Because under many circumstances, an application-level response received
within a reasonable, possibly agreed-upon, timeframe can serve as an equally effective
positive acknowledgment without adding the overhead of an unnecessary extra message 
between the parties. 

In RosettaNet, business signals such as the ReceiptAcknowledgment, etc.
can serve the purpose of providing the sending party with an effective
positive acknowledgment that the message has reached its ultimate
destination. Adding in a MSH-specific end-to-end acknowledgment would be
redundant and possibly meaningless in certain use cases such as non-repudiation.

I do not think that we can require that the MSH be provided with the
authorized private keys required to sign a non-repudiation receipt which
in the case of non-repudiation is what determines whether the message
was indeed received from the perspective of the From Party.

RosettaNet, as well as ebXML BPSS provide for a business transaction
time-to-live, after which, in the absence of the response business
message, the transaction, and possibly the whole conversation/exchange,
are considered null-and-void.

> I don't ever recall in any context that we ever said that RM can be
> achieved
> over unreliable links. Possibly you mean unreliable transports, such as
> HTTP, which is what the RM protocol has been designed to address.
> I believe that if a sending party/application says that a message is
> to be delivered with a deliverySemantics of OnceAndOnlyOnce that this
> quality of service MUST be supported (whether by the ebXML RM protocol
> or by "transport" specific means, such as in the case of MQSeries)
> by all MSH nodes in a message path. Maybe the spec doesn't say that
> explicitly, in which case we should address this to make it crystal
> clear in the errata. Something along the lines of:
>      An MSH receiving a message with a deliverySemantics="OnceAndOnlyOnce"
>      that does not support that level of QOS MUST send
>      an Error message to the To Party with an errorCode of NotSupported
>      and a Severity of Error.
> MWS:  This is back into the discussion of end to end vs. hop by hop.  As
> long as the RM protocol is end to end, it doesn't matter whiat quality of
> service is supported in between.  Of course a lousy link in the middle will
> cause more RM retries but it won't violate the committments that RM makes
> to
> the endpoint parties.

Please see above.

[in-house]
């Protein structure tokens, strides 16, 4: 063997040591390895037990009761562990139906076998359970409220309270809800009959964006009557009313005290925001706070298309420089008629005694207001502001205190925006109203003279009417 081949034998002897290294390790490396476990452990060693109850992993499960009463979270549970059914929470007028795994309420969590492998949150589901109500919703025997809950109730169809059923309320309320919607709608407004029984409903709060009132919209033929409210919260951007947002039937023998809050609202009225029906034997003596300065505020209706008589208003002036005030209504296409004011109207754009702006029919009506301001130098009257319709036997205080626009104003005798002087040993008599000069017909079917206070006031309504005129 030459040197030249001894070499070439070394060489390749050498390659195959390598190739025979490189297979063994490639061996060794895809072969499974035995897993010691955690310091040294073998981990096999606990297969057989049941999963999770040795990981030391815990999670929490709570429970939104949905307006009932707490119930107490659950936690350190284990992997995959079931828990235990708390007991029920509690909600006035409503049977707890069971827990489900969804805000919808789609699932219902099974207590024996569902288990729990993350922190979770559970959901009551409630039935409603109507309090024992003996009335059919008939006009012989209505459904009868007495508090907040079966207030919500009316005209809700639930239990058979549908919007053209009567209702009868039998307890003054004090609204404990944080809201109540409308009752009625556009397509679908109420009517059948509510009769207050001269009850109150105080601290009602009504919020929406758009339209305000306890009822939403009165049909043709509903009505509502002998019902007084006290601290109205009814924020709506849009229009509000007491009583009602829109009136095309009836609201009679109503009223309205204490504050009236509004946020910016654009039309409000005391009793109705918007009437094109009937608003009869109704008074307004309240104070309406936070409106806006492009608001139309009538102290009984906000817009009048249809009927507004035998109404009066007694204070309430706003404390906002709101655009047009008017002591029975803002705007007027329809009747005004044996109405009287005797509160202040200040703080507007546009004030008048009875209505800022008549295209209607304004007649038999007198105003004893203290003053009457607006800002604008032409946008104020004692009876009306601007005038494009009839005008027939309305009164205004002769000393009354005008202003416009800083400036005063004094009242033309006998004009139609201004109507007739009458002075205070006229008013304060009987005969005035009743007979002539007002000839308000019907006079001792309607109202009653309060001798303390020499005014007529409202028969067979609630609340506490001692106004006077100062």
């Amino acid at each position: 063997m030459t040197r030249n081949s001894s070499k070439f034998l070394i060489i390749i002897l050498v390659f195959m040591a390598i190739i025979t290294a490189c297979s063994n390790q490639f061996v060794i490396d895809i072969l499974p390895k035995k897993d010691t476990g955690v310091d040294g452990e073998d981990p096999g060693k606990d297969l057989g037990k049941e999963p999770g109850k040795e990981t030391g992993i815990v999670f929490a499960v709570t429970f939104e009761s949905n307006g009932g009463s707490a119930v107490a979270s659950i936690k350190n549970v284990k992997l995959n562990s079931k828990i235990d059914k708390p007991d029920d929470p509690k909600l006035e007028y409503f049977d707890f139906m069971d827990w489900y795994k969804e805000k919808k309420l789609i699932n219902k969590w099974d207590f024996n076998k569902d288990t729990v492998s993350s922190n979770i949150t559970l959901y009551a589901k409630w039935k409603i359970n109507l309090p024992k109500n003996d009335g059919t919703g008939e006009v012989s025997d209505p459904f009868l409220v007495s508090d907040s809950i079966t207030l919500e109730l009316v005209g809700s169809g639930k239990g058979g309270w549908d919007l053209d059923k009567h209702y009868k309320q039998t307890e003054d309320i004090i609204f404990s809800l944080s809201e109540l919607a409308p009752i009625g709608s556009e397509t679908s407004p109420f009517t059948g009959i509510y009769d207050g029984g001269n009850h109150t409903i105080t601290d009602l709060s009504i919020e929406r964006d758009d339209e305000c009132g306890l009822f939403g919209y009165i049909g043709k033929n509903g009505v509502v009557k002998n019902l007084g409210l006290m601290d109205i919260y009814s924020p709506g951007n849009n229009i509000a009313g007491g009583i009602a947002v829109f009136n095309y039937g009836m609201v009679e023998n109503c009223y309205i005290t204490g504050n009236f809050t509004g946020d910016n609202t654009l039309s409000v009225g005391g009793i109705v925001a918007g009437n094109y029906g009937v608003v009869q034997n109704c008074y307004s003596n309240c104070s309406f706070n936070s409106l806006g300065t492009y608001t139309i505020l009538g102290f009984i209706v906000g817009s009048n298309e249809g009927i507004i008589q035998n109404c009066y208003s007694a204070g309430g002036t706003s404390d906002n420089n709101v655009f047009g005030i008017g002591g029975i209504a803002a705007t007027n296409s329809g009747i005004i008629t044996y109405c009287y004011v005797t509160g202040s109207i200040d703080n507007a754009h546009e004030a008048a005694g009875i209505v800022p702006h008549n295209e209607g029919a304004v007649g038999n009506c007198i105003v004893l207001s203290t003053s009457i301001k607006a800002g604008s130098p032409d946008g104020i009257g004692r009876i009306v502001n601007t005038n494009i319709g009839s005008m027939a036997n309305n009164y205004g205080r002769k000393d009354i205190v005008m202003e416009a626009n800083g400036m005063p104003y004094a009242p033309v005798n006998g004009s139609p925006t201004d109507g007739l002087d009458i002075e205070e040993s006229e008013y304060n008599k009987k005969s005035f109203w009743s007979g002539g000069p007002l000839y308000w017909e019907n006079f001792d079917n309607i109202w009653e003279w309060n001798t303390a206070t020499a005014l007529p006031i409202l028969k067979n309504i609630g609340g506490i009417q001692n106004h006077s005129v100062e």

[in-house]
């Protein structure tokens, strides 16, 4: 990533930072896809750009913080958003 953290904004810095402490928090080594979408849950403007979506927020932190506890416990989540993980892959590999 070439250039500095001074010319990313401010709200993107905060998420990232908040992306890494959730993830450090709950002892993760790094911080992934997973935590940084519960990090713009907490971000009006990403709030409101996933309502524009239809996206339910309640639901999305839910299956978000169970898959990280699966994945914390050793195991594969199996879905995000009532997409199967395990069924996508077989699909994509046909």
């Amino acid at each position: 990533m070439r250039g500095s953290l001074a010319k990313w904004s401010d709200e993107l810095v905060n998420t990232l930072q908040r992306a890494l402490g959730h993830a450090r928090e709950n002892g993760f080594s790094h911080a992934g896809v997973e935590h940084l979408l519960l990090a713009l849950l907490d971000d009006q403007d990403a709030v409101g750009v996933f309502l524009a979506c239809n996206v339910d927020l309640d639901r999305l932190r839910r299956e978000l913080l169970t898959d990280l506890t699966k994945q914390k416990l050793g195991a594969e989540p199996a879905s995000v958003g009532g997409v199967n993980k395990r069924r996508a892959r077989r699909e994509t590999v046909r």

> Yes, this would mean that this particular message path would be permanently
> blocked until such time as the offending node is either removed from the
> message path or it is enabled with the RM capability. I don't see this as a
> problem that we need to solve, nor do I ever recall it as being a
> requirement.
> Possibly you are referring to the requirement that RM be achievable over
> unreliable transports such as HTTP and SMTP. That is a very different
> requirement
> than that RM be achievable through intermediary MSH nodes that don't
> support
> that level of QOS.
> Cheers,
> Chris
> [1] http://lists.oasis-open.org/archives/ebxml-msg/200107/msg00026.html
> David Fischer wrote:
> >
> > Chris,
> >
> > I think we have established on the list the need for end-to-end RM.
> However, on
> > the call, you asserted the reverse.
> >
> > Many times we have made the statement in the various F2F meetings that
> "reliable
> > messaging can be achieved over unreliable links."  Yet on the call you
> said that
> > if RM is requested by DeliverySemantics=1&o1, then if a link cannot do RM
> it
> > must return an error?  This could actually be a permanently block any RM
> flagged
> > message!  These two ideas are not compatible.  The only way to provide RM
> over
> > unreliable links is to "close the loop" with an end-to-end Ack.
> >
> > I must continue to maintain that an end-to-end MSH level Ack is required.
> This
> > is already in the spec and it is called DeliveryReceipt.  The only change
> I am
> > asking for is that DeliveryReceipt be appropriately added to section 10.
> >
> > Regards,
> >
> > David Fischer
> > Drummond Group.